From Nava v. Safeway, Inc. (Cal. Ct. App. July 31, 2013), an interesting illustration of what can happen under statutes protecting private employees against employer retaliation based on the employees’ political speech or beliefs:
Defendant Safeway, Inc. …, a large supermarket chain, frequently displayed thematic posters in its stores and distribution centers as a way of promoting a corporate policy of diversity. In June 2009, a new poster entitled “GAY/LESBIAN PRIDE MONTH” was displayed by Safeway in the employee break room of its distribution center in Merced, California, where plaintiff Juan Nava was employed.
Plaintiff was offended by the poster and removed it. When his supervisors confronted him about removing the company poster, plaintiff explained that he disagreed with the poster’s political message. It appeared to plaintiff that Safeway was taking sides in the statewide political debate over same-sex marriage, a matter on which plaintiff had strong convictions. One week after this conversation took place, Safeway terminated plaintiff’s employment….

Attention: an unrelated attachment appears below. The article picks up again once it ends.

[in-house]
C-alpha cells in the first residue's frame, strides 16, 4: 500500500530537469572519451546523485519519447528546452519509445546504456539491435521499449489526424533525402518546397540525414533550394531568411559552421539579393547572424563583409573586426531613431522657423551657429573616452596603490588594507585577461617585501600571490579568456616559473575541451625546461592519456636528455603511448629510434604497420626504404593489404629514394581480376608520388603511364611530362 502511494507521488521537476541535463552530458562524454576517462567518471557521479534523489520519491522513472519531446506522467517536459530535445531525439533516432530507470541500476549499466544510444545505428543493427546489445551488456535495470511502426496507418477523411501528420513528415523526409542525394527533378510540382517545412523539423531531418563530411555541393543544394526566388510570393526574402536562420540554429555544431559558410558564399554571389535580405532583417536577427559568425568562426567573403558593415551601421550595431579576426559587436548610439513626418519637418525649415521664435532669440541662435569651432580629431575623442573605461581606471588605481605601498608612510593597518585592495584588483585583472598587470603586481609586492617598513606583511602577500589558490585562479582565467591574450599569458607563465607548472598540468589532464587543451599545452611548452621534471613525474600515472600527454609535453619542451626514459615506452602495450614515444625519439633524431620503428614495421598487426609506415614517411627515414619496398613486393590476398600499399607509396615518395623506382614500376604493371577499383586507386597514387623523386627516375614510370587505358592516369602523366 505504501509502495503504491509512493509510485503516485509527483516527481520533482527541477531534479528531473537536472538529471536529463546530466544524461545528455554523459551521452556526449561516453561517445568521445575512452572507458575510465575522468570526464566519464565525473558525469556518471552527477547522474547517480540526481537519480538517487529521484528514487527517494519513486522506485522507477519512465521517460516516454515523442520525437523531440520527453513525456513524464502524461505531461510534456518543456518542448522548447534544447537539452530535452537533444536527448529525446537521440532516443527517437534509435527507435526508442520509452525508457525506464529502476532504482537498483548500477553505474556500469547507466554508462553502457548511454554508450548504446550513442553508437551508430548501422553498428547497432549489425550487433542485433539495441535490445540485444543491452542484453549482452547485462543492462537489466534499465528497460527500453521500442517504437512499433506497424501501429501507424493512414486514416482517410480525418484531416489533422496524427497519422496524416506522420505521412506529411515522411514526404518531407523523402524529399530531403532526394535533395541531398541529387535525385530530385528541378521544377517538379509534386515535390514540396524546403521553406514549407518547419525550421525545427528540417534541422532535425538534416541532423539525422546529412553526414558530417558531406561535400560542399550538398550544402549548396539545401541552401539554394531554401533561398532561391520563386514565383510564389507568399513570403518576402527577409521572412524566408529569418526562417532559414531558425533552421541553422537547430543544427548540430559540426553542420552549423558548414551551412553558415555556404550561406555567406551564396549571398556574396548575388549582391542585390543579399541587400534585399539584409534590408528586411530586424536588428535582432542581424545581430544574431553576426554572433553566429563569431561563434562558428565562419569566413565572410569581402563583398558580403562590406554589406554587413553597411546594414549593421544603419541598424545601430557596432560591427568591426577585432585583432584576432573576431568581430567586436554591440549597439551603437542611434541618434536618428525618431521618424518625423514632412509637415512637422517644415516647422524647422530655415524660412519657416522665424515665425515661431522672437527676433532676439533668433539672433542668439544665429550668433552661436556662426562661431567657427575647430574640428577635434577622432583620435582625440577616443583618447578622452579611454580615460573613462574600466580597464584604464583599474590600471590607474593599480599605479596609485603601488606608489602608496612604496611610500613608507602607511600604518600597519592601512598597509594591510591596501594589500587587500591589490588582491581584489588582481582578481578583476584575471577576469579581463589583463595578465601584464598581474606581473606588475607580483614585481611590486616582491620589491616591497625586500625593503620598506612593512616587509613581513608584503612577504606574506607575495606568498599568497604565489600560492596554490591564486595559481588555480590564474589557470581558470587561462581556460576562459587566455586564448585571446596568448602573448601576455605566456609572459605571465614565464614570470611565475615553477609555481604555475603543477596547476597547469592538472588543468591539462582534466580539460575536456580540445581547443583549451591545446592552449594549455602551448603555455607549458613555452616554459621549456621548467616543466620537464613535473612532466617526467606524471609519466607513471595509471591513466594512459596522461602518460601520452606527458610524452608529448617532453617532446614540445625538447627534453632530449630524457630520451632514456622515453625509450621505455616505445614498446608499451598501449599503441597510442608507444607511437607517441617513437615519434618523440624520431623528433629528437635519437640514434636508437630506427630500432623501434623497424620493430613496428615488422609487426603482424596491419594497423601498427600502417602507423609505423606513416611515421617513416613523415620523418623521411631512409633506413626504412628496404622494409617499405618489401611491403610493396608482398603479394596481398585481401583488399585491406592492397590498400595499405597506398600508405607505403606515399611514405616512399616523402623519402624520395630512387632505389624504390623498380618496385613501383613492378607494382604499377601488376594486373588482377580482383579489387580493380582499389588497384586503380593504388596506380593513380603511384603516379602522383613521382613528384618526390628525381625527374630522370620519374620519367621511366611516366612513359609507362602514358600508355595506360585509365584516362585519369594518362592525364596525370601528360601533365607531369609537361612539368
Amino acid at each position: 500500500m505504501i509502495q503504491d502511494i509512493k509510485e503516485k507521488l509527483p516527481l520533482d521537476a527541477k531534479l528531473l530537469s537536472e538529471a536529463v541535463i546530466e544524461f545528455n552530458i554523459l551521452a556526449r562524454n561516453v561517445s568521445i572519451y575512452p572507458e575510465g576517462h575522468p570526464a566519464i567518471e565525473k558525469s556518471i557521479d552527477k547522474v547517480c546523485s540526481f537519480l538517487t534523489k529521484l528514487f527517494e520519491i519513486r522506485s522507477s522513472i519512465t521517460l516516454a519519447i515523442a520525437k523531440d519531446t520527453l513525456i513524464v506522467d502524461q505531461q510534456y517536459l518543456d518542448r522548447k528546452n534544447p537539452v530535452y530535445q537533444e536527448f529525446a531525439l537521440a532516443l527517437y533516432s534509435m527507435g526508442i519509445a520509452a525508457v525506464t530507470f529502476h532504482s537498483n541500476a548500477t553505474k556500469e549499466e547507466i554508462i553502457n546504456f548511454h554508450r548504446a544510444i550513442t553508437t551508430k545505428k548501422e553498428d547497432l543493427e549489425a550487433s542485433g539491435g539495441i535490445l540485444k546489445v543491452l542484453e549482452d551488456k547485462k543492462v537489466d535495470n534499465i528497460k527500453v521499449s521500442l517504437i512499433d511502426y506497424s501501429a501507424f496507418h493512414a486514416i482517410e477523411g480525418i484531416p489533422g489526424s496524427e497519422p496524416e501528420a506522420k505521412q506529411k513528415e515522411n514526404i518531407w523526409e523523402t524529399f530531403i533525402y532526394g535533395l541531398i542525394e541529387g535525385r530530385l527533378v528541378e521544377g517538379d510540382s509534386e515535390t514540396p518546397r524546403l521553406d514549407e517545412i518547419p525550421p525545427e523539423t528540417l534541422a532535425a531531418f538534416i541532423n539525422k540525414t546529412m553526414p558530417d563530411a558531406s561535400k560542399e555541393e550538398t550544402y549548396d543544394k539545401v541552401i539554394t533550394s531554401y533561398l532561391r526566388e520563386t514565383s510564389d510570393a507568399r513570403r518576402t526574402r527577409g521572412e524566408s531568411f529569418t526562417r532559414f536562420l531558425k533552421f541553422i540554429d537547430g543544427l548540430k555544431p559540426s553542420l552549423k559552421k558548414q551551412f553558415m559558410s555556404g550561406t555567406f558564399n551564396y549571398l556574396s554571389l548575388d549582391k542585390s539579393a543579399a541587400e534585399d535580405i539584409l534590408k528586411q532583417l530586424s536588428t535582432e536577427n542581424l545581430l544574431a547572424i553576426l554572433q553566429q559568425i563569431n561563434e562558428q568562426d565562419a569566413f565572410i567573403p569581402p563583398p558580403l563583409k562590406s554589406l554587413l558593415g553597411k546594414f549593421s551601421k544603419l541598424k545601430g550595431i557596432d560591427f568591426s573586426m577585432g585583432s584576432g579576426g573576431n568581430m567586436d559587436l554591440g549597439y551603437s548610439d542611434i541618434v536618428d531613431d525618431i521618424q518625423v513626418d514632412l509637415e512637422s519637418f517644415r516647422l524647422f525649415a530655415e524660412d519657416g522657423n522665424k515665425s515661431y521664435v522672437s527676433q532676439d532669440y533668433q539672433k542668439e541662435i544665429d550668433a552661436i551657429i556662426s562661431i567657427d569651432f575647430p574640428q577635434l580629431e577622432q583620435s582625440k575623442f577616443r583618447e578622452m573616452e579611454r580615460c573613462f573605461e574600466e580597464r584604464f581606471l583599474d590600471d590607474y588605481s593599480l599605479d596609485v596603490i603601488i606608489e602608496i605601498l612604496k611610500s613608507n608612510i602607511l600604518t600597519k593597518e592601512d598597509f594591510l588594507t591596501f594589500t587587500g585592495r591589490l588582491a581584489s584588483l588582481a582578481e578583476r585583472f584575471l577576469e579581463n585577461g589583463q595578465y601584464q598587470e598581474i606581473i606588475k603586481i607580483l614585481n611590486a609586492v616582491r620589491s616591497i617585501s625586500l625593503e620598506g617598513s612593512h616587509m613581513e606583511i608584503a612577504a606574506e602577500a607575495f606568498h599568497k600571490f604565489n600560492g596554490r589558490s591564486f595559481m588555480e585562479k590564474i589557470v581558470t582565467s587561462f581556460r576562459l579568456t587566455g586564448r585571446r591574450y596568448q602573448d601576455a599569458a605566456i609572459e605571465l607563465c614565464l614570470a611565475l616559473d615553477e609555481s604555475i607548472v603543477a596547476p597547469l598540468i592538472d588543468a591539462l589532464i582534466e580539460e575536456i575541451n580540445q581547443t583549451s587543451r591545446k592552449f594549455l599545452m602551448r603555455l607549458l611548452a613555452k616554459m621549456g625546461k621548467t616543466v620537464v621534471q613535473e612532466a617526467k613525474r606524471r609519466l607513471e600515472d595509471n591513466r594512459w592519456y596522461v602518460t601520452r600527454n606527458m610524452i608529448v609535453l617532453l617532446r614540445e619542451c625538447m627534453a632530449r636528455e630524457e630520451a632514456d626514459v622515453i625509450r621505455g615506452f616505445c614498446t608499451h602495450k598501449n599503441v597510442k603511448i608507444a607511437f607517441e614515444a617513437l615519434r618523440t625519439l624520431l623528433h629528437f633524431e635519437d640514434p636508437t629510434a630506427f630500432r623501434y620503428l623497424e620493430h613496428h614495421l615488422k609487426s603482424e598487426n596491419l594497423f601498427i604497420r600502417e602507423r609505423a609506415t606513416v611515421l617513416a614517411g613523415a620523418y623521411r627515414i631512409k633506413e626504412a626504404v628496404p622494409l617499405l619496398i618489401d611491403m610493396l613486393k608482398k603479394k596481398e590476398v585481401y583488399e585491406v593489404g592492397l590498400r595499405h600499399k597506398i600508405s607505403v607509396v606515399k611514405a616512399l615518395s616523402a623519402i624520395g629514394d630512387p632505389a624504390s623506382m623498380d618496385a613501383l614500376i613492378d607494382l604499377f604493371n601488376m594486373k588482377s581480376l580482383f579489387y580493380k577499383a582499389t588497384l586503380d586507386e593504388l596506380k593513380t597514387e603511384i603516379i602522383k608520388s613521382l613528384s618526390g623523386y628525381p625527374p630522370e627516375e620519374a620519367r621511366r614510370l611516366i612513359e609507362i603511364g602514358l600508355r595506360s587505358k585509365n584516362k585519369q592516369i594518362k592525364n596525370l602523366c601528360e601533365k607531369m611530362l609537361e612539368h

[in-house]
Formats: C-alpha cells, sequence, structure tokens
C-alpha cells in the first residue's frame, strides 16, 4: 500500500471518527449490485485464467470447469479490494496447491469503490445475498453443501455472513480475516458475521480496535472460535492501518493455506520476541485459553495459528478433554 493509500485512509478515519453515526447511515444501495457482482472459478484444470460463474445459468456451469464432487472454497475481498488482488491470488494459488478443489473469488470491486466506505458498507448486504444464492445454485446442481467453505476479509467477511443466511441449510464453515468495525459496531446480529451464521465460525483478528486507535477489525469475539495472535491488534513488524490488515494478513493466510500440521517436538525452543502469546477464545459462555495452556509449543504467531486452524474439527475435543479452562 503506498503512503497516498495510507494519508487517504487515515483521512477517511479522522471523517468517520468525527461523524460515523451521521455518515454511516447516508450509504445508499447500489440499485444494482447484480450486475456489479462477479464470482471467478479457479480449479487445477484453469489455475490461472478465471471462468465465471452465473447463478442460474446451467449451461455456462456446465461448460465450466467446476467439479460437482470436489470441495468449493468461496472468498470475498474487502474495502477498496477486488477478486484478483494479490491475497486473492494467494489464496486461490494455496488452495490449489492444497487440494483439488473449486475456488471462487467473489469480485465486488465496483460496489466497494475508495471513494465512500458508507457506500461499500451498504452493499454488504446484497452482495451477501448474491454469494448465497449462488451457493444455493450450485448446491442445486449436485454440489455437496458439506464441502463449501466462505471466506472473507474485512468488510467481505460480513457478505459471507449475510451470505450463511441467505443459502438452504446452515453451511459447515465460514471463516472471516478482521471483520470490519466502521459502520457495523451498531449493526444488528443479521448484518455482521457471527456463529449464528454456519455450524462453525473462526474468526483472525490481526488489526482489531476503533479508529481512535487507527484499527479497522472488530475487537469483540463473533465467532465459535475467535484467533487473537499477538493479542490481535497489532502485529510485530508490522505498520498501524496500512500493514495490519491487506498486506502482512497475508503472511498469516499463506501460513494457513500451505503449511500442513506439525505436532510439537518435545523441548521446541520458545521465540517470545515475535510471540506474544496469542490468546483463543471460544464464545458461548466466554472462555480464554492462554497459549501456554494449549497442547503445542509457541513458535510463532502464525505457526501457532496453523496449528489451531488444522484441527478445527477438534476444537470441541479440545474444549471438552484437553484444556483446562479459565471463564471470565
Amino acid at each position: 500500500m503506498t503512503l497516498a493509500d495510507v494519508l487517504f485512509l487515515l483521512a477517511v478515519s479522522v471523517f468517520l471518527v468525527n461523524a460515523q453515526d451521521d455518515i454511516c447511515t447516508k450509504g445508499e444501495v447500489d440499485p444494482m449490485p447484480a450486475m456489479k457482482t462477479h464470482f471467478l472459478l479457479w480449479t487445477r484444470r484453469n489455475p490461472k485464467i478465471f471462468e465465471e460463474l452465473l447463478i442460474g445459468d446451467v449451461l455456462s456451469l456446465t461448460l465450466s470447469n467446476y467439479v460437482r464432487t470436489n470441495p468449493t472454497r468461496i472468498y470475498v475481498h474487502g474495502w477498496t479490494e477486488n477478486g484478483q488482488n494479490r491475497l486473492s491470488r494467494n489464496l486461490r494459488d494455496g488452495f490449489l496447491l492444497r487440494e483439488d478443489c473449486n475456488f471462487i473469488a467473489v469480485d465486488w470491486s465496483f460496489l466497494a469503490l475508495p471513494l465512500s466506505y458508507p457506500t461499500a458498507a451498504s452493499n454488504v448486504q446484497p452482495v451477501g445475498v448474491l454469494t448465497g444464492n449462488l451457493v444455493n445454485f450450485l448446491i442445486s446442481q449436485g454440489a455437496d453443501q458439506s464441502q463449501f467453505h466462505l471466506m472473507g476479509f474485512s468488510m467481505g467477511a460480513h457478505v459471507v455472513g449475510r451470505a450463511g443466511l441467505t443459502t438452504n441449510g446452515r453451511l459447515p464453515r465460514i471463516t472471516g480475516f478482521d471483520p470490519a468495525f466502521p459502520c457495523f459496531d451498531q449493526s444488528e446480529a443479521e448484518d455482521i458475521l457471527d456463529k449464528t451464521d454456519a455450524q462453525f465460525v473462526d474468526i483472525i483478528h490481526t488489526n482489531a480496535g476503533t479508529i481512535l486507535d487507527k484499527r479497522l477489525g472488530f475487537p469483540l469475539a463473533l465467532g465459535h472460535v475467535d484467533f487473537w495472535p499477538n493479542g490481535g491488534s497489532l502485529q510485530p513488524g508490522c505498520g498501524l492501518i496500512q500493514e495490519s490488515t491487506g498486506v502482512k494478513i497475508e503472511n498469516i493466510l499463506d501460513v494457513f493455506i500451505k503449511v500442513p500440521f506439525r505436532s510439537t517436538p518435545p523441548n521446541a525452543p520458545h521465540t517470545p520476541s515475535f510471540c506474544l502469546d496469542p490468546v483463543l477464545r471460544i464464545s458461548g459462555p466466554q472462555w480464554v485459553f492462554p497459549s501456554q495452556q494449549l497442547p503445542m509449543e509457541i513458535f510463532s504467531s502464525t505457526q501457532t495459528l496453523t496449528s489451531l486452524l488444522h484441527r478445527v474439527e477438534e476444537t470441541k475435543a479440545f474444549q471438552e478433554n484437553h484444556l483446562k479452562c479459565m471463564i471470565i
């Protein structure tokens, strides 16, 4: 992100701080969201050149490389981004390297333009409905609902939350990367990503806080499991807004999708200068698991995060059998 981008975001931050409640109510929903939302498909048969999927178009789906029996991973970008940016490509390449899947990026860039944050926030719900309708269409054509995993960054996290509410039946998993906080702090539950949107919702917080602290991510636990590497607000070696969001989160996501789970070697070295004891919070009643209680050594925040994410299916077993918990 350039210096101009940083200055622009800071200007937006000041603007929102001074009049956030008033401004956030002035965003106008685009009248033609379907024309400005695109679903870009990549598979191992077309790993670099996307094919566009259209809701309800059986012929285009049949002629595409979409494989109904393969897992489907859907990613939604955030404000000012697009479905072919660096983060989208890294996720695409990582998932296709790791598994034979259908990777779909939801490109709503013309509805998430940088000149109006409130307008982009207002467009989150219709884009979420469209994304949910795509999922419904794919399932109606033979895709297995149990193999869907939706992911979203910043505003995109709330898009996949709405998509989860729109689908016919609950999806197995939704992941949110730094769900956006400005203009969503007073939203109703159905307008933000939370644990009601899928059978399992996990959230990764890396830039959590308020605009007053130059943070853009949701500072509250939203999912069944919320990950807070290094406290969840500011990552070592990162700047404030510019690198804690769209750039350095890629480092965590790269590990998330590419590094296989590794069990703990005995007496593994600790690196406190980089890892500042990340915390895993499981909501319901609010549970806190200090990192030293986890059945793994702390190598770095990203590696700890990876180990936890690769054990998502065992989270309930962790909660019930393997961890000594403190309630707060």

In 1937, “the California Legislature, recognizing that employers could misuse their economic power to interfere with the political activities of their employees, enacted Labor Code sections 1101 and 1102 to protect the employees’ rights.” Labor Code section 1101 provides: “No employer shall make, adopt, or enforce any rule, regulation, or policy: [¶] (a) Forbidding or preventing employees from engaging or participating in politics …. [or] (b) Controlling or directing, or tending to control or direct the political activities or affiliations of employees.” Labor Code section 1102 provides: “No employer shall coerce or influence or attempt to coerce or influence his employees through or by means of threat of discharge or loss of employment to adopt or follow or refrain from adopting or following any particular course or line of political action or political activity.” These sections are designed to